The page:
Never Give Up

Have you ever given up on a dream because you felt it was impossible to achieve?

I did once, and quite frankly, I was never more miserable.

When I first graduated college, I dreamed of landing a position as a professional writer. I searched high and low in every classified’s section and online job portal I could find to uncover that gem of a job where I’d spend my days typing out words people would want to read.

making excusesI envisioned opportunities would come rolling into my life when I graduated college.  Yeah, well, opportunities for writing professionals weren’t exactly taking up columns, let alone even a sentence of space, in any of the searches I conducted.

My naive self took this to mean my dreams were over. I decided to give up on the dream. I would never be a writer. The opportunities didn’t exist for inexperienced people like myself.

I took my crushed vision, and ventured out on a more realistic romp through the classifieds. Two months after my search began, I landed a job as a Senior Operations Associate in a financial company. I walked into that tall building, with its mirrored windows and perfectly manicured bushes and lawns with a knot in my throat each day, and walked out with frustrated tears rolling down my cheeks each evening.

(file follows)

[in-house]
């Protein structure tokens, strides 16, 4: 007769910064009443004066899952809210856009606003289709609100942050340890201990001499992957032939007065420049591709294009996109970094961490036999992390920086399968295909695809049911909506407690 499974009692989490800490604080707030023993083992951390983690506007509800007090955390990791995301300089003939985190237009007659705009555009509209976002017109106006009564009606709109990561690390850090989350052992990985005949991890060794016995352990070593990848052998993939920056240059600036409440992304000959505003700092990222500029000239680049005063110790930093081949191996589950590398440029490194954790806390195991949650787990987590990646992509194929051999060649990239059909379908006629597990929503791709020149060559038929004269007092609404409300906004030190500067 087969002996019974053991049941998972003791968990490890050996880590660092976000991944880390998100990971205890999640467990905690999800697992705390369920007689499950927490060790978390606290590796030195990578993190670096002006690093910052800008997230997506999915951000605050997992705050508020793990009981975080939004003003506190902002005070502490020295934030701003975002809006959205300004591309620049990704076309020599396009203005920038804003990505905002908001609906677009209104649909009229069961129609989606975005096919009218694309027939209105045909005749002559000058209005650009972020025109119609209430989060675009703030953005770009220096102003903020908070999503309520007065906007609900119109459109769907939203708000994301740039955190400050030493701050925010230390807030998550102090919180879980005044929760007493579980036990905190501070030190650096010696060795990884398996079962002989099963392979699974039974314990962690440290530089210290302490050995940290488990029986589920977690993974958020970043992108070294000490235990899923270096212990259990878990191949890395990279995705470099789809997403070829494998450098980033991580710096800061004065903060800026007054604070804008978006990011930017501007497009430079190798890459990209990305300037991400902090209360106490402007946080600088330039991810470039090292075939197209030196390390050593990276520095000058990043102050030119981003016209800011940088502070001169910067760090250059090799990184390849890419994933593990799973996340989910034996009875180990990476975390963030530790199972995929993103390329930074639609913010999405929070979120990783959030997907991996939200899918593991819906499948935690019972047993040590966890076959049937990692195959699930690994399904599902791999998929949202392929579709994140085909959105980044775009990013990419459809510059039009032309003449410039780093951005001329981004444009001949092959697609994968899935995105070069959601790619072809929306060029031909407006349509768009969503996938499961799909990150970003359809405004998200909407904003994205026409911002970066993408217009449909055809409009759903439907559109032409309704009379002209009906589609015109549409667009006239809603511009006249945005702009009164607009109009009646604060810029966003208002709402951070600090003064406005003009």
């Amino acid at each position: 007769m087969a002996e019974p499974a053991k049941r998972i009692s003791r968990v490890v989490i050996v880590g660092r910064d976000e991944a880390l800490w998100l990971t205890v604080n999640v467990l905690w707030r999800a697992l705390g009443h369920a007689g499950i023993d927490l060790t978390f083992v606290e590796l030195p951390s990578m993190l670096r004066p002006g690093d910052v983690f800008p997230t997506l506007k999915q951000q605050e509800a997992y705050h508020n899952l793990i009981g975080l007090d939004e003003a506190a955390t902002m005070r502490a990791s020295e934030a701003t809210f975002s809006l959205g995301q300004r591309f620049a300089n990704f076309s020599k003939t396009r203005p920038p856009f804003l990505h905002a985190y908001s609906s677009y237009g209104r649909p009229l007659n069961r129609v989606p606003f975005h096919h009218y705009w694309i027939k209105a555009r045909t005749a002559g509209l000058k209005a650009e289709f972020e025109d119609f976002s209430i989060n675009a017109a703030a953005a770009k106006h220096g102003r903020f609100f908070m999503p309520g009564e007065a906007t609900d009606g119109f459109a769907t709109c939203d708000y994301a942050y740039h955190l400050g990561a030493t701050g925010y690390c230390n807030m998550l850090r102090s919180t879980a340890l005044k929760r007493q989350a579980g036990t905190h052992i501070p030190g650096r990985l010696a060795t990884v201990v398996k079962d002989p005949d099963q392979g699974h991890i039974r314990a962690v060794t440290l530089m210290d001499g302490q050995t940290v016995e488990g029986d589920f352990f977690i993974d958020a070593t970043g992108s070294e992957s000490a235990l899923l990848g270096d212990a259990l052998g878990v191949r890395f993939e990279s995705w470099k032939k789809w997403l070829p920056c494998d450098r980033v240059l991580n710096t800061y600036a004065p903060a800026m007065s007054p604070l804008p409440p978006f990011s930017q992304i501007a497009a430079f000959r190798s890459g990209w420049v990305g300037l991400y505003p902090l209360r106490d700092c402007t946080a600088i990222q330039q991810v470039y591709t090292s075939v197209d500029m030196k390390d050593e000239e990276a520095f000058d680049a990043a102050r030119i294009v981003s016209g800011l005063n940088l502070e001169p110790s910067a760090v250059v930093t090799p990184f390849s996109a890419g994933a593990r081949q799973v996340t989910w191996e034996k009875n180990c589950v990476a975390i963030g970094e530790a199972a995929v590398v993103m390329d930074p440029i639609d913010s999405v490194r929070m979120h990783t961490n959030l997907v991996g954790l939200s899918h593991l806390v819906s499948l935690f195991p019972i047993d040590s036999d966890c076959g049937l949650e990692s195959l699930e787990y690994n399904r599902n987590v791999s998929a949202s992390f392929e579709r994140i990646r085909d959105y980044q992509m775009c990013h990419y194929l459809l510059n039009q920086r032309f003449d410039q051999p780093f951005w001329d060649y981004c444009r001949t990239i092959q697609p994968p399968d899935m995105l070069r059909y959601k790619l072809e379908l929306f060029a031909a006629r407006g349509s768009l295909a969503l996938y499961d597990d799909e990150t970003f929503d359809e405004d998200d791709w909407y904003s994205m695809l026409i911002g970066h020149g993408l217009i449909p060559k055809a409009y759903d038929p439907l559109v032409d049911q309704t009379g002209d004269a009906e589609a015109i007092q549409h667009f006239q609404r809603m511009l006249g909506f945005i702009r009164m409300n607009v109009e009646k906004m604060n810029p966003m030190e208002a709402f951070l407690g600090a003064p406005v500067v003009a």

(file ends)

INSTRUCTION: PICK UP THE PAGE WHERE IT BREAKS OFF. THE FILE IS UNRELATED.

I lasted eighteen months in that torture chamber, and I honestly think it shaved off a good ten years of my life.

Never Give Up

Why was I so miserable? I wanted to be a creative writer, not to be a monetary wizard. Where others found gratification, I found a straight path to dissatisfaction. I hated dealing with other people’s money and the tantrums that often accompanied those dealings.

Why did I put up with it?

It paid the bills. Good ole money kept me shackled to a career that likely gave me my first strand of gray hair.

I needed the green bills, and this company gave them to me. I had a new, shiny, red car in the driveway and a charming apartment in the city of Providence. I succumbed to the comfort of having a steady paycheck, which resulted in many sleepless nights spent wallowing in useless self-pity and drowning in relentless tears. The need for money was my obstacle. It forced me on a path that I didn’t want to take and made me give up on my dream. 

Dammit I wanted to be a writer. I wanted to walk off that graduation stage and walk into the large doors of a publishing house where I could work my way up the ladder of literary heaven. I had no idea what kind of writer I wanted to be. I just wanted to make a living writing something purposeful and engaging. For all I knew, I would’ve been thrilled writing the copy on the backside of a cereal box. It wouldn’t have mattered. I just wanted to write. I didn’t want to give up!